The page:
About This Series
Publication Date: January 2010
Contents
What Are Performance Measurement and Program Evaluation?
What Are the Basic Steps?
Appendixes
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About This GuideResources

What Are the Basic Steps?

Identify Outcomes

Program evaluation uses outcomes, which are often measures of performance, for determining the degree of program change. Outcomes reflect the changes in service experienced by a program’s participants and progress toward the program’s goals. Outcomes also describe the consequences of your program activities or intervention. Measures are data that can be used to determine whether program objectives have been achieved. A measure is a specific (quantitative) piece of information (i.e., data are numeric and consist of frequency counts, percentages, or other statistics) that provides evidence of your outcomes and helps you assess your program’s progress toward its stated goals. Measures are simply data that demonstrate what is occurring, not what caused the occurrence (Burt et al., 1997).

Measuring outcomes is fundamental to program evaluation. Essentially, it helps answer the questions, “Did the intervention work? Is your program employing the right activities to meet its program requirements, client needs, and program goals?” Exhibit 3 presents an example of how to think about the relationship between outcomes and measures.

Exhibit 3
Example of Outcomes and Measures
Outcome What change are you measuring? Increased understanding of the needs of victims.
Measure What specific piece of data shows the change made by your program? Number of appropriate referrals.

The rest of this section is divided into two parts:

The Four Rs

In identifying outcomes and measures, keep in mind the four Rs:

  • Relevance: Are the expected outcomes relevant to the program? (This is the “Does it make sense?” test.)
  • Reality: Can you measure what you want to know? Can you get the data you need?
  • Reliability: Are the data accurate? Are the data of high quality?
  • Resources: Do you have the staff, the money, and the time to gather the data?

Developing and Generating Outcomes and Measures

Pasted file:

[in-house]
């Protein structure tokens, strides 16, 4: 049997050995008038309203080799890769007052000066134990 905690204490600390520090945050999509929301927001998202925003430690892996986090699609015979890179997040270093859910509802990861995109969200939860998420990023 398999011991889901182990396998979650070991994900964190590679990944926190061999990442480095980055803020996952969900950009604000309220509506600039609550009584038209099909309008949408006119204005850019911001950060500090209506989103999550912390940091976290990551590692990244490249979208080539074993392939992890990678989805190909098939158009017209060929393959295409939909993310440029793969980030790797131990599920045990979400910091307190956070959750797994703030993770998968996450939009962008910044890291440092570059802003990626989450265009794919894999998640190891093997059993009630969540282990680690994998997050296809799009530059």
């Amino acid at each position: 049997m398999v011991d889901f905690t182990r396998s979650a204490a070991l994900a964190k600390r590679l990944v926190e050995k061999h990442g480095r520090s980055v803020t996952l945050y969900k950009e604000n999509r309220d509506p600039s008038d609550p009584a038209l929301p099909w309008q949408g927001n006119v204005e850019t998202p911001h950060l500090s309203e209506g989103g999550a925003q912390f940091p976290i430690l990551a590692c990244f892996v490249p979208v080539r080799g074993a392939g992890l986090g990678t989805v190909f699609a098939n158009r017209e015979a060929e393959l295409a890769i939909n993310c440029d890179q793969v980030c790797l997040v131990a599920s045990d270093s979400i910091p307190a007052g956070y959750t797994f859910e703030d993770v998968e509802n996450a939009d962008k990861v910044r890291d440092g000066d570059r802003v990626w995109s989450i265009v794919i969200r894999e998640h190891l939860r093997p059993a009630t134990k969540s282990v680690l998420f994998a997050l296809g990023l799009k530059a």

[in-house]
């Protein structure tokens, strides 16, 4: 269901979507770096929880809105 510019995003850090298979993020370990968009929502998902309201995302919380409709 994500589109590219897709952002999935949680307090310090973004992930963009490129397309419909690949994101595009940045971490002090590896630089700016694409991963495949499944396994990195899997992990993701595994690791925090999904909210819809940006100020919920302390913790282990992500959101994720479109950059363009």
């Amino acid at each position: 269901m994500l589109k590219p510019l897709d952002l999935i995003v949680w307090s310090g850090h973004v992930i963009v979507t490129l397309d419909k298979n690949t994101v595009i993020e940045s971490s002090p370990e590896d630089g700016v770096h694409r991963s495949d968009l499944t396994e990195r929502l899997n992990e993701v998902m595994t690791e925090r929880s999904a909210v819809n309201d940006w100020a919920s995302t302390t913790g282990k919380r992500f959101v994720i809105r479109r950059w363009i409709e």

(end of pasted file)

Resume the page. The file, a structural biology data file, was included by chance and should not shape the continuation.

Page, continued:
Measures of outcomes represent the extent to which a program is effective in producing its intended outcomes and achieving desired results. To illustrate a broad view of program effectiveness, measures of outcomes are usually expressed as immediate or short-term, intermediate, and long-term outcomes. Immediate or short-term outcomes are the changes (e.g., knowledge, attitudes, behaviors) that occur early in the delivery of program services or interventions. Intermediate outcomes are results that emerge after immediate outcomes, but before long-term outcomes. Long-term outcomes are the overall intended changes or results you are trying to achieve. Please keep this information in mind as you develop and generate your own outcomes and measures.

Here are the general steps for developing outcomes and measures:

  • Identify desired outcomes. First, look to your program’s mission and goals. Ask yourself, “What activities are we doing? Why are we doing these particular activities?” The answer to the “Why” is usually an outcome. For instance, if one overall goal is to increase law enforcement’s ability to make appropriate referrals for trafficking victims, what are the benefits to your target population?
  • Choose desired outcomes and prioritize them. Specify a target goal on which to base your outcomes. For example, providing training to law enforcement on how to better identify trafficking victims may be one way of meeting your goal and prioritizing your manner of achieving a goal.
  • Identify what information you need to measure the outcomes. For example, one way of measuring whether law enforcement’s understanding of the needs of trafficking victims has increased (outcome) is to look at the number of appropriate service referrals law enforcement makes for trafficking victims after you have trained the officers (impact).
  • Decide how that information can be efficiently and realistically gathered. For example, think about what documentation (e.g., grant applications, monthly reports) or personnel can help you support your outcomes.

Tips To Remember!

Be sure that you don’t confuse outcomes and outputs:

  • Outcomes are the changes that result from the program or its activities (e.g., graduating from a shelter to transitional housing).
  • Outputs are units of services (e.g., the number of people who went through the program).